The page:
This is some writing that this girl Maud did about about us on her blog. I don't know this girl, if I did she would ... (more) know how actually messy my apartment is or how truly, beautifully refined my taste in movies is. I'm also using this, as I'm wont to do, without her permission, but mostly because her blog doesn't offer any way of getting in touch with her. Without further ado: Sweaty boys playing sloppy drunk jammy music is the reason why I like dudes, and Wild Yaks do it oh so well. I want to be their friends because I bet they have a really dirty apartment and watch really good movies. I want to listen to their music because it's masculine and not at all pretentious and they're so into it and their glasses slide off their noses and their shorts are too short.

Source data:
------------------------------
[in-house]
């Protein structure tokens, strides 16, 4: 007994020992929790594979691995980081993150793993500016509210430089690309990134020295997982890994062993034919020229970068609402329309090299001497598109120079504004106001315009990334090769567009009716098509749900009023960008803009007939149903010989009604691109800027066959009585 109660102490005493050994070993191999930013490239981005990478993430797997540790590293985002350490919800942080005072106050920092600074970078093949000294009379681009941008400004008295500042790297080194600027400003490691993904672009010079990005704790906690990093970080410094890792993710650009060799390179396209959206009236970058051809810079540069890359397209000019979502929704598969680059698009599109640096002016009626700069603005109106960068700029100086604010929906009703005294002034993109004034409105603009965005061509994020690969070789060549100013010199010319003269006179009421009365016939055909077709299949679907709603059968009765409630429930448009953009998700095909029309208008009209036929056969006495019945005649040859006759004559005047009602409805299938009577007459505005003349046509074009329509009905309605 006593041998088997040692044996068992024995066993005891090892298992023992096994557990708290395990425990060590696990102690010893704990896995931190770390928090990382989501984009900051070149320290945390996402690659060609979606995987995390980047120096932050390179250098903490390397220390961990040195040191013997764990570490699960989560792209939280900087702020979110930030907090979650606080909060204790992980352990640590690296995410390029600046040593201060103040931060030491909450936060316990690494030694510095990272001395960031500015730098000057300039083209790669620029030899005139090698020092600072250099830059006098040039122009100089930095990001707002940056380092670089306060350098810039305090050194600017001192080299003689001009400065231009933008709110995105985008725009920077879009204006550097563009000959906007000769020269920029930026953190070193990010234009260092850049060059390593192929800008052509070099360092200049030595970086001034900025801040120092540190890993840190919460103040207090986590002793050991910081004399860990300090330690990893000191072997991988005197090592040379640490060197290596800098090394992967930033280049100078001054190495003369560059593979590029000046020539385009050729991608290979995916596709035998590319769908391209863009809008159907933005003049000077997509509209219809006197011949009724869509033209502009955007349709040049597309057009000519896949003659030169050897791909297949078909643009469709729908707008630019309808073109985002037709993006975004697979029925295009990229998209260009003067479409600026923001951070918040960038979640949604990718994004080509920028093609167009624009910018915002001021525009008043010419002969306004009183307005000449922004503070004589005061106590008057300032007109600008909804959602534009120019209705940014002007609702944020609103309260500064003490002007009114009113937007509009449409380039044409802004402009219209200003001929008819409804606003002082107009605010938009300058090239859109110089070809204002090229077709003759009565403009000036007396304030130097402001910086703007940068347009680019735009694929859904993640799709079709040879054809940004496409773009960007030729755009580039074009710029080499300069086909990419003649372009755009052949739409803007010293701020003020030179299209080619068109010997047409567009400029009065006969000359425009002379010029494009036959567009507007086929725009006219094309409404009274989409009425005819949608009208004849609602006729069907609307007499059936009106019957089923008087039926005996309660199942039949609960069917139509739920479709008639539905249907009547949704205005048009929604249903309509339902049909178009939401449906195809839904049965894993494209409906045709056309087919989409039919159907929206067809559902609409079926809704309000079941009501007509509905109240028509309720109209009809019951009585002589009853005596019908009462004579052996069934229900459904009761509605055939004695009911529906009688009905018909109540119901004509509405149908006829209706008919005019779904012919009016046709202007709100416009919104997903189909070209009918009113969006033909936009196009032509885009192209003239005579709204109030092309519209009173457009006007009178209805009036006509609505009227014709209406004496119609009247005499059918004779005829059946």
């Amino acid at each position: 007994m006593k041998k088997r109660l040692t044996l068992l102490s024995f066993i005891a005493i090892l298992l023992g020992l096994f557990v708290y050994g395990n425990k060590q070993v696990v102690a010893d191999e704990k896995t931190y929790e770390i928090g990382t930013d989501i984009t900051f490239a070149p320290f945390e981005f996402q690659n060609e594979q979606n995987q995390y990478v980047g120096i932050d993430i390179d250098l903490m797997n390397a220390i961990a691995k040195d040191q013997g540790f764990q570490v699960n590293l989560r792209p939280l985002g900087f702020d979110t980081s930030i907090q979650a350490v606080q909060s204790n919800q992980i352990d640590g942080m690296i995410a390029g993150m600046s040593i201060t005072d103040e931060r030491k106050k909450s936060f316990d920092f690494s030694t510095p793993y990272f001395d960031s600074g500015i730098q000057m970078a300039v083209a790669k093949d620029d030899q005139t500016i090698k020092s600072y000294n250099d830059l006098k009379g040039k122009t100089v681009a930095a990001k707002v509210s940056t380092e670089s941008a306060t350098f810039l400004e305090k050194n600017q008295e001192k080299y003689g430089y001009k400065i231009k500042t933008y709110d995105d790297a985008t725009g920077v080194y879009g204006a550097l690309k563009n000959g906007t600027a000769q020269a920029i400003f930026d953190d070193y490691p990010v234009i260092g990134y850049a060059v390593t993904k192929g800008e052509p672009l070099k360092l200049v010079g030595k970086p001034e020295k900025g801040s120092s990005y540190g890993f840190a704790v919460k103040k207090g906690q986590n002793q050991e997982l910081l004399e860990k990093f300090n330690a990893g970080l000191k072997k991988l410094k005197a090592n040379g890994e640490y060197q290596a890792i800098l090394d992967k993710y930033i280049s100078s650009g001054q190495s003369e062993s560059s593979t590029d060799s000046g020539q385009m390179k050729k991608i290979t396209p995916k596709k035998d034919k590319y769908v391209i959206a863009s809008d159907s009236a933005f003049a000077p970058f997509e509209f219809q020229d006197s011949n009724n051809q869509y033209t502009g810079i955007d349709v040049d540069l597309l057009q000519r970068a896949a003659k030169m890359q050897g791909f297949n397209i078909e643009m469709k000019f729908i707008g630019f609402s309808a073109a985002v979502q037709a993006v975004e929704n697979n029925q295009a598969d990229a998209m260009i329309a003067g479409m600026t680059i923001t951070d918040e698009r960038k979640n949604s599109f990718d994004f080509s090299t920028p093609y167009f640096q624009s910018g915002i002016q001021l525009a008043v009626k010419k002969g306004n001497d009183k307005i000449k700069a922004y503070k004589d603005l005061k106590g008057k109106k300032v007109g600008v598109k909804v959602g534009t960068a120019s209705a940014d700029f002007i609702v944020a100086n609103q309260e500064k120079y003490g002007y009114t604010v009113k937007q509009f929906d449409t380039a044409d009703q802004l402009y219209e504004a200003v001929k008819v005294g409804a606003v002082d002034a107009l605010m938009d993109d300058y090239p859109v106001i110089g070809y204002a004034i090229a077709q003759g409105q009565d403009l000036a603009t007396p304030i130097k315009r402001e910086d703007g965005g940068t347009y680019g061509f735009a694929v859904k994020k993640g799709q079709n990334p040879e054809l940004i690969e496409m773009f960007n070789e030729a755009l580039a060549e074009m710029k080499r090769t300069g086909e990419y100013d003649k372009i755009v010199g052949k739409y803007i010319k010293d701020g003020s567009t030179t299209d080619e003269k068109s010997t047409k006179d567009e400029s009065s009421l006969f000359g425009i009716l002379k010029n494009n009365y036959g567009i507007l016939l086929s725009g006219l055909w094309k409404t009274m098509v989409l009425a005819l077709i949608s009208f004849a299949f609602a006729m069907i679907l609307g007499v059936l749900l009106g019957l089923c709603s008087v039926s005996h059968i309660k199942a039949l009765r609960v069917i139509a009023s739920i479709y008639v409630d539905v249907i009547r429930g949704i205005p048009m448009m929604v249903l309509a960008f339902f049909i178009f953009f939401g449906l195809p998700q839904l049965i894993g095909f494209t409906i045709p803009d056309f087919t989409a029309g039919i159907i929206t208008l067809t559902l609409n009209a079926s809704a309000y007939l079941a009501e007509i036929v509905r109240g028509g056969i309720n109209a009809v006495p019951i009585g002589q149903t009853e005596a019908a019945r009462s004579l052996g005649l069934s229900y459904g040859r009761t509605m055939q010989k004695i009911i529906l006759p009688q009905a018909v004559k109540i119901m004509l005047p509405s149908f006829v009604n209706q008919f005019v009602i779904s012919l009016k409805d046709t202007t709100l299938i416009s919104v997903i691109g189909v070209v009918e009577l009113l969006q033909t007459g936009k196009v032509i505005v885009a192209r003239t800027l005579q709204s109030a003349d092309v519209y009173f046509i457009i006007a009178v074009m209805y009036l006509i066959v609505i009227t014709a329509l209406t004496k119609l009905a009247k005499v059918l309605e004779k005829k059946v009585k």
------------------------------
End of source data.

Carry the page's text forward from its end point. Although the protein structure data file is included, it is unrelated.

The drummer looks like a beardier Williamsburgier Iggy Pop. They sing songs about girls and love and tomahawks and pearls like the world and beg for a new guitar when they bust their own. They have a saxophone player with really sticky-uppy hair. You could totally kick ass and run around and drive your car to their songs. Their myspace url is "boyhoodforever" which makes me think they may be aware of how dudely they are but it makes me like them more. They also played this slower song that actually DID remind me of Jonathan Richman, specifically the part in "A Plea For Tenderness" that goes "I know how beautiful death is (duh duh duh duh duh)/ I know why you hate life..." and so on. They're kind of like a screamier Modern Lovers. Or maybe they're just what The Modern Lovers would be like if they weren't straight edge. If they were real real real drunk.
Cultfever
Cultfever